9.4 Measures of Central Tendency.
9.5 Measures of Dispersion.
9.6 The Normal Distribution.
Chapter Review.
Chapter Project.
Chapter 10: Markov Chains; Games.
10.1 Markov Chains and Transition Matrices.
10.2 Regular Markov Chains.
10.3 Absorbing Markov Chains.
10.4 TwoPerson Games.
10.5 Mixed Strategies.
10.6 Optimal Strategy in TwoPerson ZeroSum Games with 2 X 2 Matrices.
Chapter Review.
Chapter Project.
Chapter 11: Logic.
11.1 Propositions.
11.2 Truth Tables.
11.3 Implications; The Biconditional Connective; Tautologies.
11.4 Arguments.
11.5 Logic Circuits.
Chapter Review.
Chapter Project.
Appendix A: Review.
A.1 Real Numbers.
A.2 Algebra Essentials.
A.3 Exponents and Logarithms.
A.4 Recursive Defined Sequences: Geometric Sequences.
Appendix B: Using LINDO to Solve Linear Programming Problems.
Appendix C: Graphing Utilities.
C.1 The Viewing Rectangle.
C.2 Using a Graphing Utility to Graph Equations.
C.3 Square Screens.
C.4 Using a Graphing Utility to Graph Inequalities.
Answers to OddNumbered Problems.
Photo Credits.
Index.
Author Information
New To This Edition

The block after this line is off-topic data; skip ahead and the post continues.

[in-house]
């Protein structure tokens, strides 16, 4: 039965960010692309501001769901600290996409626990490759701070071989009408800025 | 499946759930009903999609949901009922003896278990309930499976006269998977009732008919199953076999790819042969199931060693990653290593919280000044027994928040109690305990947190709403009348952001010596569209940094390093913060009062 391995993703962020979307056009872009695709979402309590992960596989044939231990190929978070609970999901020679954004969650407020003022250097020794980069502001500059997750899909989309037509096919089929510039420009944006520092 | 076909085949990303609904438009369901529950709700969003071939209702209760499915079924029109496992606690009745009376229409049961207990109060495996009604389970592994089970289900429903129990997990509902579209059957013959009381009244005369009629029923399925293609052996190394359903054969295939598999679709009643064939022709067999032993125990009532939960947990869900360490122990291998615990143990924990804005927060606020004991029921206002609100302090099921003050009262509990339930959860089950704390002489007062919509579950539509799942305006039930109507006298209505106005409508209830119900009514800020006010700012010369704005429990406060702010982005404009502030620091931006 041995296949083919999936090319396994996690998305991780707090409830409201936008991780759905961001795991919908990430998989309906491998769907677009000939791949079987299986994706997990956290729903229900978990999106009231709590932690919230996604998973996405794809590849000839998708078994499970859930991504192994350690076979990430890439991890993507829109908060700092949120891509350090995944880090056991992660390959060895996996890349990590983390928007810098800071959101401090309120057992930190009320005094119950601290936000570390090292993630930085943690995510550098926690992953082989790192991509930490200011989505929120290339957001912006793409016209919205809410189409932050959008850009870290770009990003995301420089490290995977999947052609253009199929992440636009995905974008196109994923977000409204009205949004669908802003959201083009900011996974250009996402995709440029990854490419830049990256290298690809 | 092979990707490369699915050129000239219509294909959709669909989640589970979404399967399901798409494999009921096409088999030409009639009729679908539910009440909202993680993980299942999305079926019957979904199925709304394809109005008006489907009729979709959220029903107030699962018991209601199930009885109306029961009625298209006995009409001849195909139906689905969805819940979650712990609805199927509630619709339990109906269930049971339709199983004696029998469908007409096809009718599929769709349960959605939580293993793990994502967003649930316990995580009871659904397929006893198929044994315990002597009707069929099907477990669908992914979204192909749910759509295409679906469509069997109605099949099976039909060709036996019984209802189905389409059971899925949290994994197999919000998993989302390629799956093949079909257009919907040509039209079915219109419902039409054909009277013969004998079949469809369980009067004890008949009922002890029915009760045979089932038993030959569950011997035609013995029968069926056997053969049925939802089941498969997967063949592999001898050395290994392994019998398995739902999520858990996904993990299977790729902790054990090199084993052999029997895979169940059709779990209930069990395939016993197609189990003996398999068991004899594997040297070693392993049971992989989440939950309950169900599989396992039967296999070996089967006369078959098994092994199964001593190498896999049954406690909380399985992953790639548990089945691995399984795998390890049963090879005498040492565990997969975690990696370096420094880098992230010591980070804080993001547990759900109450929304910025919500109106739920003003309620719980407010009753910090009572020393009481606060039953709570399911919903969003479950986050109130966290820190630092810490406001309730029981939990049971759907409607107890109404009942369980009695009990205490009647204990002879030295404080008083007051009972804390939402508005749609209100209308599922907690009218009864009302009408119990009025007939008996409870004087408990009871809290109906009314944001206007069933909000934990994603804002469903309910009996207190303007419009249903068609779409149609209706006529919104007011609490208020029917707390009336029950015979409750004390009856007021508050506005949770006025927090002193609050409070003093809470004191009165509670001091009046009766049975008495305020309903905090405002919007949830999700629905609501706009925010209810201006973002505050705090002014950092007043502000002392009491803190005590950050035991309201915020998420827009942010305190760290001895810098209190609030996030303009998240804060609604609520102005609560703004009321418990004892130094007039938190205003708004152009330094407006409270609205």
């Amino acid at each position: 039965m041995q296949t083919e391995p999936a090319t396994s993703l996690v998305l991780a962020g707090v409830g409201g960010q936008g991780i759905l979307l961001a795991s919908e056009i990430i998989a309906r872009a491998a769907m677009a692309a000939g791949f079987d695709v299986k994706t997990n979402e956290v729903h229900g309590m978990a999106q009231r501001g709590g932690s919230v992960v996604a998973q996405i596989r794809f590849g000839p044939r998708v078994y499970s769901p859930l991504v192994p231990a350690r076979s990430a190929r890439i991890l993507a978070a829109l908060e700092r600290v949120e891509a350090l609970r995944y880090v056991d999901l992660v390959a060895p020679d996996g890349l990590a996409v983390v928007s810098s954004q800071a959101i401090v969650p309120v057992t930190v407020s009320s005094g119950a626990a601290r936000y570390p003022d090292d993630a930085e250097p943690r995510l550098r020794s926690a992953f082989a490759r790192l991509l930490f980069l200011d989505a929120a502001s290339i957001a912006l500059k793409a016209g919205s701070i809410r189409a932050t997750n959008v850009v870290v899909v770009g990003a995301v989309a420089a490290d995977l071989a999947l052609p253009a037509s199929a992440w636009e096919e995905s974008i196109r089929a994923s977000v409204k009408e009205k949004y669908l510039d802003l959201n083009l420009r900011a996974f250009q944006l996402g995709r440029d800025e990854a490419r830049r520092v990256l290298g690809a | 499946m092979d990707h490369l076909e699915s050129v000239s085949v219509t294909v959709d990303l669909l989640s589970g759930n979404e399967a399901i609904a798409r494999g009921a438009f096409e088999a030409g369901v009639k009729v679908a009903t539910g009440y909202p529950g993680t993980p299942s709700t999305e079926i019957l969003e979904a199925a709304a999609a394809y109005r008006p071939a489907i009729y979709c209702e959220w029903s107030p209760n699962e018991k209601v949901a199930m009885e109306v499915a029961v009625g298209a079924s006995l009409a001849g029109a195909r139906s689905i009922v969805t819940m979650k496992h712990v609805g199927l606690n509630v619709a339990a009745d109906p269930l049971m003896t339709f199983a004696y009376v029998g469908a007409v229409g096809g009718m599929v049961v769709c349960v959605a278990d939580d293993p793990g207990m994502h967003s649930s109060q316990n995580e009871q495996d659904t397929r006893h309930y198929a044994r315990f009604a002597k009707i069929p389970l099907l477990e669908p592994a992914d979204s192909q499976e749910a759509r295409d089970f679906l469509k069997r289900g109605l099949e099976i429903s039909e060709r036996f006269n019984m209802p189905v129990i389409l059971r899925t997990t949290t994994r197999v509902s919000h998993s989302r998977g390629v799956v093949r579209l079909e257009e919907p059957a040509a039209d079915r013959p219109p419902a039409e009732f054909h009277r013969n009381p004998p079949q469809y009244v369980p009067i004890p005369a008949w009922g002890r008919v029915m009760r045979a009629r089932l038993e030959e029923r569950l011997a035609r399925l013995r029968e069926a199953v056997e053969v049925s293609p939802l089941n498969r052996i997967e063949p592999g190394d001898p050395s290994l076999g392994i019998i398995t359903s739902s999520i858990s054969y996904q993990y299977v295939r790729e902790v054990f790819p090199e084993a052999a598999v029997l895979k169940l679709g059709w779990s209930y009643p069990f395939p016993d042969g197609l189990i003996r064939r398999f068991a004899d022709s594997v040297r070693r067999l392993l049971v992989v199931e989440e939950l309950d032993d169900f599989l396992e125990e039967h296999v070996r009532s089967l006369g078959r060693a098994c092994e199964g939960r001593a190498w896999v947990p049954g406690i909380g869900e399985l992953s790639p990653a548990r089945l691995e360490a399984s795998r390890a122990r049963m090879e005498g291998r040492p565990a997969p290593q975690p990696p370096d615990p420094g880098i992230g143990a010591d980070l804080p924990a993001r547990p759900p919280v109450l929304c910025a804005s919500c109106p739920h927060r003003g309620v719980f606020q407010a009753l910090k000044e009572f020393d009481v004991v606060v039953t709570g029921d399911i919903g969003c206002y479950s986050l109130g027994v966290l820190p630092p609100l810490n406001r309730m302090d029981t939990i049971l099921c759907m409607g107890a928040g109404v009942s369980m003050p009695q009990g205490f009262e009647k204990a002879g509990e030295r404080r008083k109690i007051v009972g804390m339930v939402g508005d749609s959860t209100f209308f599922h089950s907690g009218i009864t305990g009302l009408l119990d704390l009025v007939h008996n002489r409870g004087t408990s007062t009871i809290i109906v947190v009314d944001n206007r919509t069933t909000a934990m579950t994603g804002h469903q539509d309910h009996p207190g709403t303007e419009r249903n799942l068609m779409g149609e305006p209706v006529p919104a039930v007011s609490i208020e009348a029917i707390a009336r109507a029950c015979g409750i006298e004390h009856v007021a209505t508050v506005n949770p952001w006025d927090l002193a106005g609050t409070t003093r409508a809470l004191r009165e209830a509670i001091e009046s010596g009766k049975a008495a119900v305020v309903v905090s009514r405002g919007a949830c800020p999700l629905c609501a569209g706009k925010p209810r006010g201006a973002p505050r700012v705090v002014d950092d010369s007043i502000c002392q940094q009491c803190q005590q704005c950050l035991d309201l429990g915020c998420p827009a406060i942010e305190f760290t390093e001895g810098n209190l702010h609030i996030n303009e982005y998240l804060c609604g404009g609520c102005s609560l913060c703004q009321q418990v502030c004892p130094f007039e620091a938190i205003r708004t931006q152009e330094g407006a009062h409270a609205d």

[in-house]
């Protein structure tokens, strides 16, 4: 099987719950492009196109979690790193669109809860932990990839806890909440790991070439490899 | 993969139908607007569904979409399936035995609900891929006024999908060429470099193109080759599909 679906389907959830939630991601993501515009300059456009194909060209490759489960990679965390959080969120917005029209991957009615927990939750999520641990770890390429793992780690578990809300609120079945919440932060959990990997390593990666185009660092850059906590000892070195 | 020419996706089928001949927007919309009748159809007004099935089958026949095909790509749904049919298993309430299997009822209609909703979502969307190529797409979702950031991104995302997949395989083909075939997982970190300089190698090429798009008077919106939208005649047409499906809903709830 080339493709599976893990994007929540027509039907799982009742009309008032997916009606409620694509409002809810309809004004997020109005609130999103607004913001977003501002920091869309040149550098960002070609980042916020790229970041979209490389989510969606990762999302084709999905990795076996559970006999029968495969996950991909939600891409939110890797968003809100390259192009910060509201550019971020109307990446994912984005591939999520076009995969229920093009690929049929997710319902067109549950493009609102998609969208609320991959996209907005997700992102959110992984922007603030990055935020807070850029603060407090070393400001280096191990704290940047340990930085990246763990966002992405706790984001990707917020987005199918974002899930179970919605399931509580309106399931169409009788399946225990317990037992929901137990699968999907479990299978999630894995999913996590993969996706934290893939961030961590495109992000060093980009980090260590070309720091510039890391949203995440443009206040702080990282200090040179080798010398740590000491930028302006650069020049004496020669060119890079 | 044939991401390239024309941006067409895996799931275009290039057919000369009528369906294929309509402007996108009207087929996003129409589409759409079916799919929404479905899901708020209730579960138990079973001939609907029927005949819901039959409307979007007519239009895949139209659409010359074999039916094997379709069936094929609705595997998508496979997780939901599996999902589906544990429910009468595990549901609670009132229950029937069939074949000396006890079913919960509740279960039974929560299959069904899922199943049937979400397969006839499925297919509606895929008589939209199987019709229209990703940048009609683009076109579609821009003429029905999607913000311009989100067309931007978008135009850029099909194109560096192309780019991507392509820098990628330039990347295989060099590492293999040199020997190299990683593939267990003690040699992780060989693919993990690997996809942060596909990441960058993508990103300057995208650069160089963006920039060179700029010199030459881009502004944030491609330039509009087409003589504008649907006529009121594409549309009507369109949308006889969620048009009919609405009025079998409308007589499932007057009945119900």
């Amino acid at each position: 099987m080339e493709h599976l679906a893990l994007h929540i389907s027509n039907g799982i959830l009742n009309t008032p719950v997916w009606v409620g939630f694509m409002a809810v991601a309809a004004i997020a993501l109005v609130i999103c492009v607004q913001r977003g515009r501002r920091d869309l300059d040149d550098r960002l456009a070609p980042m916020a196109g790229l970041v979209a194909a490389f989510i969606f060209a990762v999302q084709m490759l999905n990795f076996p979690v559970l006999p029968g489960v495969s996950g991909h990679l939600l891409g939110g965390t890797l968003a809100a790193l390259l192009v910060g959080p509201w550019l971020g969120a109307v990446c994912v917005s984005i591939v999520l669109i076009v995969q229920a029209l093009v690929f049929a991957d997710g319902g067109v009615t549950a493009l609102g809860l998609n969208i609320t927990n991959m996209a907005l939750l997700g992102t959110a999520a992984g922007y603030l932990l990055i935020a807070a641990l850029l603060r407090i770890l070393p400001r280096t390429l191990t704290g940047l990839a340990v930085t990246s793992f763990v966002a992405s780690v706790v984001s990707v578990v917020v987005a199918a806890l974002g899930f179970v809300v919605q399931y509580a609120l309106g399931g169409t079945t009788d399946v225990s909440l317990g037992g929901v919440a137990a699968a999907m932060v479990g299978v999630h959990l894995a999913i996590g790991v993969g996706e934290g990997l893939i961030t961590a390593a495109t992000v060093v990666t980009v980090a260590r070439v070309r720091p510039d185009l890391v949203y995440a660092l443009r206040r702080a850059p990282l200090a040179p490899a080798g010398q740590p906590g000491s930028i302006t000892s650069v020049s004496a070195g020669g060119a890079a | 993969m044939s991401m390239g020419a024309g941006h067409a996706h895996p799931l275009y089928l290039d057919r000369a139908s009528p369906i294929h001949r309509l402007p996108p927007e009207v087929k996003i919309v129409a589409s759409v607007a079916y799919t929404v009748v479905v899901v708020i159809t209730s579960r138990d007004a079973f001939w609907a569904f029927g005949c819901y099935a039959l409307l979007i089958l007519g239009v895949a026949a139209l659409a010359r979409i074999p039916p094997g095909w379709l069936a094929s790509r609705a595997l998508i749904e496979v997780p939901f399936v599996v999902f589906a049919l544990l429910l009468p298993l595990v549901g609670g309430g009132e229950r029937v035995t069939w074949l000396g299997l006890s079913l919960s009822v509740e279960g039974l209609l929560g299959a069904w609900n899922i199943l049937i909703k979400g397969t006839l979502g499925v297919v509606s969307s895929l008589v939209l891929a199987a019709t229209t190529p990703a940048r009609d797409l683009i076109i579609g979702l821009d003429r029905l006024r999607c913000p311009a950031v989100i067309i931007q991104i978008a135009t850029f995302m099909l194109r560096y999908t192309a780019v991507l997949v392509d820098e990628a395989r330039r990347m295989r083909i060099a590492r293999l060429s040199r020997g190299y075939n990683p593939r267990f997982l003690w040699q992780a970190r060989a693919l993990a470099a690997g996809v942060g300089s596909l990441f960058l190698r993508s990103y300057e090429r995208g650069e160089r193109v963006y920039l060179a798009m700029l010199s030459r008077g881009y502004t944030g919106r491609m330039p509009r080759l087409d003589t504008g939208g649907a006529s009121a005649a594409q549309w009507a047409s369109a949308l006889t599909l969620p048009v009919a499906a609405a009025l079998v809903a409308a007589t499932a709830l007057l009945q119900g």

Chapter Openers and Projects: A number of these have been updated and in some cases, replaced.
 Applied Examples and Exercises: These have been updated throughout the text. In addition, new applications have been added where appropriate throughout the book.
 Earlier Presentation on Probability: For the new edition, the author has also extensively revised Chapters 7 and 8 on probability. These changes represent a reordering and consolidation of Chapters 6, 7, and 8 of the previous edition. The author’s goal in making these changes is to present probability sooner, while covering counting techniques (permutations and combinations) later in the text. This way, students can master probability before proceeding gradually to more challenging subject matter.
 New section: The Binomial Probability Model: The author has also added a new section (8.6) to Chapter 8 called The Binomial Probability Model.
The Wiley Advantage
 Chapter Opening and Chapter Project: Each chapter begins with a situation and ends with a related project.